Avar warrior found buried with lamellar armour

Archaeologists from the Déri Museum have announced the discovery of an Avar warrior buried with a complete set of lamellar armour.

The discovery was made near the village of Ebes, located in Hajdú-Bihar county, Hungary.

According to the researchers, the burial dates from the early 7th century AD and contains the skeletal remains of a Pannonian Avar warrior.

The Pannonian Avars were an alliance of several groups of Eurasian nomads that established the Avar Khaganate, spanning the Pannonian Basin and large areas of Central and Eastern Europe.

- Advertisement -

The Avars gained prominence primarily through their invasions and destructive campaigns in the Avar–Byzantine wars spanning from AD 568 to 626. Additionally, they played a significant role in influencing the Slavic migrations to Southeastern Europe.

Excavations also revealed a complete set of lamellar armour, a type of body armour made from small rectangular plates known as lamellae. The lamellae are punched and laced together to form horizontal overlapping rows or bands.

Image Credit : Déri Museum

The armour was found as a funerary deposit placed above the deceased warrior, along with a wooden quiver and arrows, a bow, and a sword. The warrior’s remains and the assemblage of objects were removed as a singular block to conduct micro-excavations.

The importance of the lamellar armor was emphasised by Déri Museum, suggesting that the funerary offerings indicate that the warrior held a considerable high status. The finding also represents the second only complete example of armour discovered in the country.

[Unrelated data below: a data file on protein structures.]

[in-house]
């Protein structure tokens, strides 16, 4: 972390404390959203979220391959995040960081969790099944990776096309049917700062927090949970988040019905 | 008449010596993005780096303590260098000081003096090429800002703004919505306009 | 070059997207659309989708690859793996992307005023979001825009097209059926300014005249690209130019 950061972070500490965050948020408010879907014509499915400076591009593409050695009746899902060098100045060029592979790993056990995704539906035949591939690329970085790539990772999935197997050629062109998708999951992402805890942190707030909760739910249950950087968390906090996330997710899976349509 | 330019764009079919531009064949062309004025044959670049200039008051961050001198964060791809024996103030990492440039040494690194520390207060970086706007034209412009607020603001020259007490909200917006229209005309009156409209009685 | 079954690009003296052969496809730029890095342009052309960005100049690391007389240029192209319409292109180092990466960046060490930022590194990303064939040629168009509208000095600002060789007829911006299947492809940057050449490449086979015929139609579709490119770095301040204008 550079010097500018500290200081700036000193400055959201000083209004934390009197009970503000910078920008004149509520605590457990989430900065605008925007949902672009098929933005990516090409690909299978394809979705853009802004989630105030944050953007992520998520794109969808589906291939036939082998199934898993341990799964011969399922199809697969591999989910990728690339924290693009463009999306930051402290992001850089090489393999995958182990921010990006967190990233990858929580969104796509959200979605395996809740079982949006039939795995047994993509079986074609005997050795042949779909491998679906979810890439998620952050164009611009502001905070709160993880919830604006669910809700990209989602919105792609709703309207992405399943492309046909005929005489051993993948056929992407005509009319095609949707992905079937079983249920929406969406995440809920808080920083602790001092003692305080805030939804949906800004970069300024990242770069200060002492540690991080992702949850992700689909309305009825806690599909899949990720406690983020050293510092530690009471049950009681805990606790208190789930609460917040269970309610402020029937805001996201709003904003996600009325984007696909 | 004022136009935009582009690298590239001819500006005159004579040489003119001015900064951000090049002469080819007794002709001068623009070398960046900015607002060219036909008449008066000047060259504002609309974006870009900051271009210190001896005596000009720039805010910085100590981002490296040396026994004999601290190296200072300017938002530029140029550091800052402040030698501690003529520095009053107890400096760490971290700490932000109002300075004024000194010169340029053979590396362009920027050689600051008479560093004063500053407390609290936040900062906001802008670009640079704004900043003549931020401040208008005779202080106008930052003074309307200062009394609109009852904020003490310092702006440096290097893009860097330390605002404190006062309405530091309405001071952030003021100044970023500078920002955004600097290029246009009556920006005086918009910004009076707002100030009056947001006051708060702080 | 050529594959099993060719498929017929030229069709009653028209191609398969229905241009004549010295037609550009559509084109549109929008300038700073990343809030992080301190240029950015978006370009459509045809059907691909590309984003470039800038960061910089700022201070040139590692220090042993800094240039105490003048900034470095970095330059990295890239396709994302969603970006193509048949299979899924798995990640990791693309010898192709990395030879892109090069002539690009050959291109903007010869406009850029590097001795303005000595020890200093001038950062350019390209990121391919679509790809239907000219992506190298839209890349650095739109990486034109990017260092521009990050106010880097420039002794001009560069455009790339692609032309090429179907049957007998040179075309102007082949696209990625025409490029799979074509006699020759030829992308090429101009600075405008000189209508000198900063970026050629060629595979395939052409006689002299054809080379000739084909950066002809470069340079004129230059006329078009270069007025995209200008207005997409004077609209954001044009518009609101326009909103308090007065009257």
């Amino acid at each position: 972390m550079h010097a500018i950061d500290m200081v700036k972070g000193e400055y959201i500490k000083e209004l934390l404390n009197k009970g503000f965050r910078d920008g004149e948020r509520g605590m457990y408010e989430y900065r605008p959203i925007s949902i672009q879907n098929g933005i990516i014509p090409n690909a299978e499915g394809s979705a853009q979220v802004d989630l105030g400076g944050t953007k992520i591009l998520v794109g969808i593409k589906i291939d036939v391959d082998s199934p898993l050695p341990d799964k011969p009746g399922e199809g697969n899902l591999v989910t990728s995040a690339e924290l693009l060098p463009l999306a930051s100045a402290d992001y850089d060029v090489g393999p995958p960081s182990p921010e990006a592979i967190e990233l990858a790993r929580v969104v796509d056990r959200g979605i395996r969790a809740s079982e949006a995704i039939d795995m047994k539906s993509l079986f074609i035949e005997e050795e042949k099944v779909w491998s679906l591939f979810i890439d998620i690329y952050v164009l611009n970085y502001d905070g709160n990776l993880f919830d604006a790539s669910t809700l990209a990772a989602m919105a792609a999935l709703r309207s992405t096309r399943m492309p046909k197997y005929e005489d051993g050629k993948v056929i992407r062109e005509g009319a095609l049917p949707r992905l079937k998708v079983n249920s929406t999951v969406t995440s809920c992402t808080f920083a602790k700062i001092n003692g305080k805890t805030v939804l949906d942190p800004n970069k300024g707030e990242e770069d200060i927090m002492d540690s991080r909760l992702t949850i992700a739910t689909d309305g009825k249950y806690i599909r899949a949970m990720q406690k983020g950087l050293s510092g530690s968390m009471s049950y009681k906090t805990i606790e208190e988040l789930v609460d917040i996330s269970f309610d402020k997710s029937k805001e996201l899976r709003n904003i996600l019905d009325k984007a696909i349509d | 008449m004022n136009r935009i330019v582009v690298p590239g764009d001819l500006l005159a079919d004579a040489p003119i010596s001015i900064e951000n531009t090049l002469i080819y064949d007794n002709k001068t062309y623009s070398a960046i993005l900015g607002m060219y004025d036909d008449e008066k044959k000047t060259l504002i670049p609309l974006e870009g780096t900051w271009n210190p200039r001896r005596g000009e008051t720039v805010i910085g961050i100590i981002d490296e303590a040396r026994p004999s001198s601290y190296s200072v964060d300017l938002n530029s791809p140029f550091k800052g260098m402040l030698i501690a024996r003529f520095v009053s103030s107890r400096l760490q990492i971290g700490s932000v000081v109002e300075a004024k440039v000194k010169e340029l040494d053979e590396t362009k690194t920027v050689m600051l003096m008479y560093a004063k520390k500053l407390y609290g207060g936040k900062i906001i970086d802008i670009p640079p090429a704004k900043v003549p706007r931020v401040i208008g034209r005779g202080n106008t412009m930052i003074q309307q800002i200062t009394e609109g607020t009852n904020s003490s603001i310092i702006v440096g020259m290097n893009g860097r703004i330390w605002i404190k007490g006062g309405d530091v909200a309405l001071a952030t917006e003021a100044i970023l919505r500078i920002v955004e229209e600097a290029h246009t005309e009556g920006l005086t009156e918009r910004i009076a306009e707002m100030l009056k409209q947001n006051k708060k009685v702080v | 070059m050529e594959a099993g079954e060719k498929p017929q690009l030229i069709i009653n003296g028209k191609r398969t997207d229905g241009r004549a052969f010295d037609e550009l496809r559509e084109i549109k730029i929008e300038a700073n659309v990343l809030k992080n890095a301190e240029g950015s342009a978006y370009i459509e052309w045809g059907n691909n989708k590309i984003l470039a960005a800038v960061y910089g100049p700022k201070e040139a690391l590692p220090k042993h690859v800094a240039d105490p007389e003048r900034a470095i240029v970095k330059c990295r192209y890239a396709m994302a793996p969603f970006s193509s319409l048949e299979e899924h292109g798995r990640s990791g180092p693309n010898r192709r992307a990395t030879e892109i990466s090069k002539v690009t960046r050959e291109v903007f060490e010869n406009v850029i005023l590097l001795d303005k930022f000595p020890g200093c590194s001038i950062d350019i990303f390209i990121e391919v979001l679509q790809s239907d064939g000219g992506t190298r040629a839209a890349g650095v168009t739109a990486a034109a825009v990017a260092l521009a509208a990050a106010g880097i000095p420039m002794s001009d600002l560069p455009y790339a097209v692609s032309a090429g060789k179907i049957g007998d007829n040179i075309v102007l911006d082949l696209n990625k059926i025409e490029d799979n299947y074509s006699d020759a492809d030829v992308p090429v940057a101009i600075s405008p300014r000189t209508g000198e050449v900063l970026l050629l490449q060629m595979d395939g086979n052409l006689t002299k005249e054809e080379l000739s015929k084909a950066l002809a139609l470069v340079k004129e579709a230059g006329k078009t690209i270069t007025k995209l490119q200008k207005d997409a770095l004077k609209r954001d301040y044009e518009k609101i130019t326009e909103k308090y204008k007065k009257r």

The burial site also included the remains of a horse, a customary Avar tradition that frequently involved the sacrificial placement of horses as they were considered to possess supernatural powers.

Header Image Credit : Déri Museum

- Advertisement -

Mobile Application


Related Articles

Ring discovery suggests a previously unknown princely family in Southwest Jutland

A ring discovered in Southwest Jutland, Denmark, suggests a previously unknown princely family who had strong connections with the rulers of France.

Submerged evidence of rice cultivation and slavery found in North Carolina

Researchers from the University of North Carolina Wilmington (UNCW) are using side-scan sonar and positioning systems to find evidence of rice cultivation and slavery beneath the depths of North Carolina’s lower Cape Fear and Brunswick rivers.

Study reveals oldest and longest example of Vasconic script

A new study of the 2100-year-old Hand of Irulegi has revealed the oldest and longest example of Vasconic script.

Archaeologists excavate the marginalised community of Vaakunakylä

Archaeologists have excavated the marginalised community of Vaakunakylä, a former Nazi barracks occupied by homeless Finns following the end of WW2.

Archaeologists find 4,000-year-old cobra-shaped ceramic handle

A team of archaeologists from National Tsing Hua University in Taiwan have uncovered a 4,000-year-old cobra-shaped ceramic handle in the Guanyin District of Taoyuan City.

Traces of Khan al-Tujjar caravanserais found at foot of Mount Tabor

During excavations near Beit Keshet in Lower Galilee, Israel, archaeologists from the Israel Antiquities Authority (IAA) have uncovered traces of a market within the historic Khan al-Tujjar caravanserais.

Traces of marketplace from Viking Age found on Klosterøy

Archaeologists from the University of Stavanger have announced the possible discovery of a Viking Age marketplace on the island of Klosterøy in southwestern Norway.

Fragments of Qin and Han Dynasty bamboo slips found in ancient well

Archaeologists have uncovered over 200 fragments of bamboo slips from the Qin and Han Dynasty during excavations in Changsha, China.